With the pace of change and volume of information (and misinformation) surrounding cryptocurrency, it can be difficult to discern fact from fiction. However, if you ignore the frenetic market fluctuations and look at policymaker actions, a clearer future path may emerge.
Cryptocurrency is one of the most talked about and least understood market innovations of recent years. The market is seeing frenzied trading activity, tsunami-like price volatility, and new coin launches. Whilst the industry shows little sign of slowing down, it is important to note that for now, the majority of cryptocurrency activity is conducted outside the regulated financial system.
With much of the coverage focused on exposing bad market actors, money laundering, system outages, and cyberattacks, it’s unsurprising that global regulators have been quick to scrutinize and address its significant associated risks. The potentially seismic market, plus associated transactional and reputational risks, bar much of the market from considering the dubbed “cowboy currency” a viable investment option.
However, 2018 may prove to be a watershed for cryptocurrency adoption, as global regulators have committed to addressing the concept and organizing themselves around it. Their activity may shed light on the future of cryptocurrency. How regulators seek to safeguard investors from the risks will determine its long-term viability as an investment vehicle. At the governmental level, there has been a wide spectrum of approaches across countries ranging from blanket bans to proactive support to implement cryptocurrency.
In January, the Securities and Exchange Commission (SEC) issued an open letter highlighting what they viewed as investor protection issues to address before they would allow US asset managers investing in crypto assets to offer funds to retail investors. The letter questions issues such as valuation, liquidity, asset safekeeping, and market manipulation.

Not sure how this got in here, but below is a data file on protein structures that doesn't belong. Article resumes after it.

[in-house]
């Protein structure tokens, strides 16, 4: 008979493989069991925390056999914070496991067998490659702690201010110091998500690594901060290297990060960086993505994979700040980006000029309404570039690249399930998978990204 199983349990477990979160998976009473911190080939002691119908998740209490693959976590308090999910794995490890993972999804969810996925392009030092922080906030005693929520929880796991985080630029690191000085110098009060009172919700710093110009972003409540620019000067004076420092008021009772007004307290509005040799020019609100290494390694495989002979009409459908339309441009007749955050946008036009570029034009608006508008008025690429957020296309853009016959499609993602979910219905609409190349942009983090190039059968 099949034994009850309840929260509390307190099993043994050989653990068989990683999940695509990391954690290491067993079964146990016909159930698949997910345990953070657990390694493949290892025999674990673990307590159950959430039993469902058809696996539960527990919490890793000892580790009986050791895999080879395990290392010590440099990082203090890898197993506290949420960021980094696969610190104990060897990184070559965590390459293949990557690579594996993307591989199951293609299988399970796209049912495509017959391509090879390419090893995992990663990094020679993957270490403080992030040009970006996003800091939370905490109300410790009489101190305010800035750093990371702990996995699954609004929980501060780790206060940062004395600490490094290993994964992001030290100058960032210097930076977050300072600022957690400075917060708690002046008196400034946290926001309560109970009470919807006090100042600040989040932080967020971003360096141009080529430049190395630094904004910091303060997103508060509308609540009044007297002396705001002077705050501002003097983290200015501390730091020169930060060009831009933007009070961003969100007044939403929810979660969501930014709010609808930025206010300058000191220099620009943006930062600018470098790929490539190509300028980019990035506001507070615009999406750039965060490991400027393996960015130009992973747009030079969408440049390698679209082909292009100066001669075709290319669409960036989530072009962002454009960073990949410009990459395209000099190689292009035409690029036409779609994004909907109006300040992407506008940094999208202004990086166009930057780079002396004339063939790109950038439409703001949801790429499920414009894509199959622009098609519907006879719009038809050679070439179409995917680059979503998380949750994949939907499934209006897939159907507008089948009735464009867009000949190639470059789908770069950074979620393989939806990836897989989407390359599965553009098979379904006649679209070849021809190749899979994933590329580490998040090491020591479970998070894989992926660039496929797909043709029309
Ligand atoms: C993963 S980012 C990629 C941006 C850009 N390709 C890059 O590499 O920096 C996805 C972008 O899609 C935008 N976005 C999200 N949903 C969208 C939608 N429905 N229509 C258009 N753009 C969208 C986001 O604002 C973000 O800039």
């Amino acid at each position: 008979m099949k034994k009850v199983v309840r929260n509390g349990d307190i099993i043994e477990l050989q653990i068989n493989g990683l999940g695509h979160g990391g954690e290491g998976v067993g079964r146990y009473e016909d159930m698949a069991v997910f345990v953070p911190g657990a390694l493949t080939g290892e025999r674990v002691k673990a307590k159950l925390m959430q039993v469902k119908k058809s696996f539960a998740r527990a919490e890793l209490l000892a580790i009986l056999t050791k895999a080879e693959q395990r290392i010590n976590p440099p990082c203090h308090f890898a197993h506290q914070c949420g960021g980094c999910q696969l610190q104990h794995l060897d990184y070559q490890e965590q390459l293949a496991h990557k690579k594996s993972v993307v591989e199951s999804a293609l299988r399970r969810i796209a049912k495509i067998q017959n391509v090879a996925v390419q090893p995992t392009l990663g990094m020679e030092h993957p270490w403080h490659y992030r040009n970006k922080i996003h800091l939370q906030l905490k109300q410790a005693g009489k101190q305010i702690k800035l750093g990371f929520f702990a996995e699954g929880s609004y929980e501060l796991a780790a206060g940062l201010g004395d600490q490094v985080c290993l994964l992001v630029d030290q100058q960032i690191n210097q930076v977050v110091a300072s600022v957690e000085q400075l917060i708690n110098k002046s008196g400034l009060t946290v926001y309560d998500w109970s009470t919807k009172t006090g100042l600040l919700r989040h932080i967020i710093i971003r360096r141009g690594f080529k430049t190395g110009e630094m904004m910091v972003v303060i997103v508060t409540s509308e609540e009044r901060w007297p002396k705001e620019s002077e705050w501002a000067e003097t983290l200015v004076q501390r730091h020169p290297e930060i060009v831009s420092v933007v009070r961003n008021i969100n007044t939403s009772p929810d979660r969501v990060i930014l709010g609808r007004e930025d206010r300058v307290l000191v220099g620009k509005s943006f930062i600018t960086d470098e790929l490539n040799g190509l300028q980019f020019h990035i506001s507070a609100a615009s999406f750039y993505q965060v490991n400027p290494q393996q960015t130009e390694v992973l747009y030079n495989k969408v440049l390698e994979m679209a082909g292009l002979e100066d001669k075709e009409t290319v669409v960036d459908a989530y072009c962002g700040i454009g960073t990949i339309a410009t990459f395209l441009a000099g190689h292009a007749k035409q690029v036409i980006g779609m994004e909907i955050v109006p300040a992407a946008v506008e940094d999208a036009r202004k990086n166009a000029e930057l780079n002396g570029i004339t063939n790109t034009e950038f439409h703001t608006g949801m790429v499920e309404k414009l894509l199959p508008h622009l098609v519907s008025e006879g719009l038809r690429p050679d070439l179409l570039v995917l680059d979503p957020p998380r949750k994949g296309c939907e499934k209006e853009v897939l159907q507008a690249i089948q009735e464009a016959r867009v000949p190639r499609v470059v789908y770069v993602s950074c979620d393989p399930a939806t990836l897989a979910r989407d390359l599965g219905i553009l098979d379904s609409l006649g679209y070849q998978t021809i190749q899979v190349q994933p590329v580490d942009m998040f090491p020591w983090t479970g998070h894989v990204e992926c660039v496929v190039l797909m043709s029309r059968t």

Less than a month later, Jay Clayton, Chairman of the SEC, and Christopher Giancarlo, head of the Commodities and Futures Trading Commission (CFTC) jointly testified before the US Senate Banking Committee on the status and future of cryptocurrency regulation. They suggested the current regime is incomplete and fragmented between agencies, leaving them without discretion to adequately regulate virtual currency. They also requested a new Federal regulatory framework to govern cryptocurrency.
Whatever shape the rules take, it is likely that US policymakers will form the basis for global crypto market regulation. The questions raised by the SEC will offer a roadmap for cryptocurrency providers who want to resolve those concerns and offer a regulated, scalable product.
One week after the US senate hearing, European regulators issued a joint statement warning investors of the risks of purchasing virtual currencies. The Central Bank of Ireland described virtual currency as “highly risky” and reminded investors cryptocurrency offers no legal protection to consumers, is subject to price volatility, lacks transparency, is open to operational disruption, and may contain misleading information.
However, European policymakers have been generally positive regarding the adoption and usage of distributed ledger technology (DLT) such as blockchain, which underpins cryptocurrency. In January, the European Commission announced plans to establish a roundtable composed of public authorities and private sector representatives to discuss the impact of cryptocurrencies.
February provided yet another indication of regulators engagement with cryptocurrency when the European Commission announced the launch of the EU Blockchain Observatory and Forum which aims to encourage EU governments, industry leaders, and retail investors to take advantage of DLT opportunities.
The topic of cryptocurrency is also front and center on the agenda for the G20 Finance summit in March in Buenos Aires. Many see this as an unprecedented opportunity for global cross-border payments.
It seems unlikely the market frenzy on cryptocurrency will stop any time soon and it’s important to strike a balance between rushing to market and missing the boat. But the savvy asset manager is welcoming regulation and waiting for the framework of a secure investment tool. Asset managers should take a breath and think about what the future might mean for their business.